Custer County Republican.

Broken Bow, Neb. (1882-1921)

Custer County Republican. March 16, 1899, Image 1

First page of first issue of Custer County Republican.
Custer County Republican. : (Broken Bow, Neb.) 1882-1921
Place of publication:
Broken Bow, Neb.
Geographic coverage:
  • Broken Bow, Custer, Nebraska
  • View more titles from this: City | County
Robt. H. Miller
Dates of publication:
  • English
sn 94055463

The Custer County Republican

The Custer County Republican was the first publication of Broken Bow, founded by R. H. Miller on June 29, 1882, around the time of the initial platting of the city. During its thirty-nine year run, the paper was published and edited by a long list of individuals, including Miller (1882-87), D. M. Amsberry (1887-89, 1896-1906, 1908, 1911-13), C. E. Shea (1914-16) and James K. Hewett (1916-20). Under their direction, this paper served as one of the most influential publications in Custer County, Nebraska, until it was absorbed by the Custer County Chief on January 20, 1921. Though a daily section did exist for a short time, the paper's schedule was predominantly weekly, printed on Thursdays. The periodic daily editions, inconsistent in their schedule, included the Broken Bow Daily Republican (March 21 - December 18, 1888 and June 10, 1892), the Daily Republican (December 21, 1891), and the Daily Evening Republican (May 9, 1898 - July 26, 1898). The paper offered three subscription options: $1.50, $.85, or $.50 for twelve, six, or three months respectively. Focusing the majority of its attention on local Custer County affairs, the Republican ran regular reports from Broken Bow, Georgetown, Dry Valley, New Hope, Mason City, and other surrounding communities. The Republican started in 1882 with a four-page, seven-column format but would later alternate between eight and six columns, and expanded to eight pages per issue on June 25, 1885. As its name suggests, the paper supported the Republican Party and regularly gave voice to Republican campaigns and initiatives through editorials, general event reporting, and even political cartoons in the early 1900s. The paper also informed local residents of national Republican Party events and news.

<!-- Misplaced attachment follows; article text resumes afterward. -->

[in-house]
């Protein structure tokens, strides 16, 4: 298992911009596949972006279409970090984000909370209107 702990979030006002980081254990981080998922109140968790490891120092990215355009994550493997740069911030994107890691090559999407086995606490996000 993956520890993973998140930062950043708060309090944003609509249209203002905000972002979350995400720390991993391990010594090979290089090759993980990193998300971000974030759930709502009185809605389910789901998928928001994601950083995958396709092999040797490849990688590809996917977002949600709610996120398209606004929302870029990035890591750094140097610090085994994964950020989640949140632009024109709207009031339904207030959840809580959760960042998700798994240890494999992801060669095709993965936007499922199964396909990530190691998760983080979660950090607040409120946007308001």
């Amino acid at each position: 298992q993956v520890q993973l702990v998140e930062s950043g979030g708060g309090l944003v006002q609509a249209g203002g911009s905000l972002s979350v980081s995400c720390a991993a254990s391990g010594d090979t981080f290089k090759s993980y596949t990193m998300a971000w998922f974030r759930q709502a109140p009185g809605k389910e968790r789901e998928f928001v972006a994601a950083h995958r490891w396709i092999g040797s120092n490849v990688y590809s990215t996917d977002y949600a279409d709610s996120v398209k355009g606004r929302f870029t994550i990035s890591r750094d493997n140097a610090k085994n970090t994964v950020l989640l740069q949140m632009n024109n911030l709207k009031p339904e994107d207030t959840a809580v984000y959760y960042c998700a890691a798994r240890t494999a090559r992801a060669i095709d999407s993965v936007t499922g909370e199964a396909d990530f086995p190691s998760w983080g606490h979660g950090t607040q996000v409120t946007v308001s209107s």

Aside from promoting Republican political agendas, the primary reason for the Republican's existence was to report on and publicize regional agricultural and economic affairs. In particular, writers regularly extolled the virtues of Custer County soil and the various reasons why people should settle there. In an editorial entitled "Nebraska Dirt," the Republican wrote, "[W]e are asked why is it everybody is going to Nebraska. We suppose because it is fashionable, and people wish to be fashionable." They continued to praise the region's year round agricultural bounty and therapeutic effects the environment had on residents' health. Considerable space was also used to report on local social happenings, community events, Masonic lodge news, and information on other county groups. The Republican's masthead started in a bolded, all caps font and later alternated between a more stylized calligraphic title and simpler bold text fonts.

Provided by: University of Nebraska-Lincoln Libraries, Lincoln, NE